Andy Murray beaten by Kei Nishikori in ATP World Tour Finals

Media playback is not supported on this device

Andy Murray beaten by Kei Nishikori in ATP World Tour Finals
ATP World Tour Finals, O2 Arena London, 9-16 November
Sunday: Federer v Raonic at 20:00 GMT. Live on BBC Sport website and radio 5 live sports extra
Coverage: Afternoon sessions (14:00 GMT) and first semi-final (14:00 GMT) on BBC2/BBC website, final on BBC3/BBC website (19:00 GMT); live commentary of each match on 5 live sports extra, live text commentary on BBC website

Andy Murray made a disappointing start to his ATP World Tour Finals campaign with a straight-sets defeat by Japan's Kei Nishikori.

The Briton fought back from 4-1 down in the second set to level, but Nishikori broke serve for a fourth time to win 6-4 6-4.

With six-time champion Roger Federer and in-form Milos Raonic still to play, Murray faces a tough task to claim one of the two semi-final places from Group B.

He will meet Raonic in Tuesday's evening session, the Canadian having lost to Federer on Sunday.

After an exhausting six-week schedule that saw him play 23 matches and win three titles to earn his place in London, Murray could not carry that form into his opening match.

Analysis from BBC Sport's Russell Fuller
"Murray was unrecognisable from the man who has fought his way up the rankings with such conviction since the US Open. Nearly three-quarters of his unforced errors came on the backhand side and his second serve was ripe for attack.
"After a nervous start littered with double faults, Nishikori hit the ball with more power and authority. His straight sets victory means Murray will almost certainly have to win his remaining two matches to have a chance of reaching the semi-finals."

World number five Nishikori, 24, overcame a nervous start on his ATP Finals debut and built the pressure on Murray, who made 28 errors and won just 27% of points on his second serve.

"I didn't serve well enough," said Murray. "He was able to dictate a lot of points, especially behind my second serve.

"That was the part of the match where he had the upper hand. That was the difference."

Murray, 27, had been given a warm reception from the O2 Arena crowd on his first appearance in the UK since Wimbledon, and the Scot looked well set after Nishikori double-faulted to drop serve at 3-2.

The match then shifted momentum dramatically and it would ultimately prove decisive in a desperate service game from Murray.

Errors off both backhand and forehand sides left him at 0-40, and a wild double fault gave up the game, allowing Nishikori back into the set.

Murray had his chances early on as Nishikori made just 40% of first serves and threw in five double faults, but the Briton could not find his timing on the return.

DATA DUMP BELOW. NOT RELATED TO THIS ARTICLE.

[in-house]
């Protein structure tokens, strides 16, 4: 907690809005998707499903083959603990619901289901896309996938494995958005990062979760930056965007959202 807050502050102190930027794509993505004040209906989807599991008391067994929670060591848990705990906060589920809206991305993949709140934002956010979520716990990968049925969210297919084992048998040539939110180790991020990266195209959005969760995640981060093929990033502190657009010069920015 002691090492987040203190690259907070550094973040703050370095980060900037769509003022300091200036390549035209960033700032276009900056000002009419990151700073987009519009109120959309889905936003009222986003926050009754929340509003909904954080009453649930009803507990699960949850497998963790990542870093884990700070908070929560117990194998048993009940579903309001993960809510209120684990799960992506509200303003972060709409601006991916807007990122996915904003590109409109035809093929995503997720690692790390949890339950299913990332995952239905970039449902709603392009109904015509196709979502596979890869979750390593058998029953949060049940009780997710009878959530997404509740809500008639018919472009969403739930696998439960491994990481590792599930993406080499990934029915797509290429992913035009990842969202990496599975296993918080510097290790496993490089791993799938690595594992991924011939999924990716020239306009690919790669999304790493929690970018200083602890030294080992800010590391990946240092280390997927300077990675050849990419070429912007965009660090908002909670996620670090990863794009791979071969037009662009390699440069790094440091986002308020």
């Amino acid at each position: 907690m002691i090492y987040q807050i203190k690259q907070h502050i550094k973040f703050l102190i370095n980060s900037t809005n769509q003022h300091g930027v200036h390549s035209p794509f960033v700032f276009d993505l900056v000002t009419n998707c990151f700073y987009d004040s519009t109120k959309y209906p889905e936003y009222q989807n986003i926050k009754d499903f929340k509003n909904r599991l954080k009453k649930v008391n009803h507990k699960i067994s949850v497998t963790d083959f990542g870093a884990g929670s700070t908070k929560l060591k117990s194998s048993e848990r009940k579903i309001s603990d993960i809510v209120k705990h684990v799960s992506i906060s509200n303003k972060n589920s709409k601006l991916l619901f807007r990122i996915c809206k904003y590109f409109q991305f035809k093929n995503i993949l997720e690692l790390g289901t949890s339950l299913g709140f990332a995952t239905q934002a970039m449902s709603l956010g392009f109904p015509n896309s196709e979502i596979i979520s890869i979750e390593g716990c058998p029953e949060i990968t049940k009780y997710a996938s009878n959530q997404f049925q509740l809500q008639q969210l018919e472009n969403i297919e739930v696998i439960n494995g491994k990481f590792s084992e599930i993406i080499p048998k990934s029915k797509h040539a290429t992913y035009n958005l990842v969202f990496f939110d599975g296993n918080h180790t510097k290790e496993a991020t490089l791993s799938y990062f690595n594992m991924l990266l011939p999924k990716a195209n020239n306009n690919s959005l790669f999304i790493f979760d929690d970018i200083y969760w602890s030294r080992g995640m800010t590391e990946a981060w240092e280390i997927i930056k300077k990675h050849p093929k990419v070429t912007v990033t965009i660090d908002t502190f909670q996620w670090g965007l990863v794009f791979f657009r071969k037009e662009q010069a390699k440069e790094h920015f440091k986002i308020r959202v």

He was made to pay when his opponent crunched a second-serve return to earn two set points in game 10, and Murray could only find the net with an attempted drop shot on the second.

Dominating from the baseline and consistently threatening the Murray serve, Nishikori reeled off five games in a row and Murray did well not to fall 4-0 down in the second set as he clung on in a nine-minute service game.

There has been plenty of evidence of Murray's fighting spirit in recent weeks, twice saving five match points to win ATP finals against Tommy Robredo, and another comeback seemed possible when the Scot hauled himself level at 4-4.

A visit from the trainer to give his calf a quick rub might have revealed the strain of his indoor season taking its toll, however, and Nishikori reacted superbly to the mini crisis.

He stopped the rot with a hold of serve to lead 5-4, a brilliant overhead making up for an eighth double fault, and the pressure was back on Murray.

The former Wimbledon champion duly netted a backhand to fall 15-40 and two match points down, and could only fire a backhand long to leave himself facing a battle to qualify.

"It's harder to qualify when you lose your first match, that's pretty obvious," added Murray.

"But unlike the other events, you still have a chance to go through. If this were anywhere else, I would be out of the tournament.

"You need to try to forget about today, work on some things tomorrow, and hopefully play better on Tuesday."

Andy Murray v Kei Nishikori
Nishikori, making his ATP Finals debut, had never beaten Andy Murray in three previous attempts
Andy Murray
Murray had chances in the first set as Nishikori made just 40% of first serves but could not find his timing
Kei Nishikori
Nishikori made eight double faults but dominated the baseline to win on his ATP Finals debut

Top Stories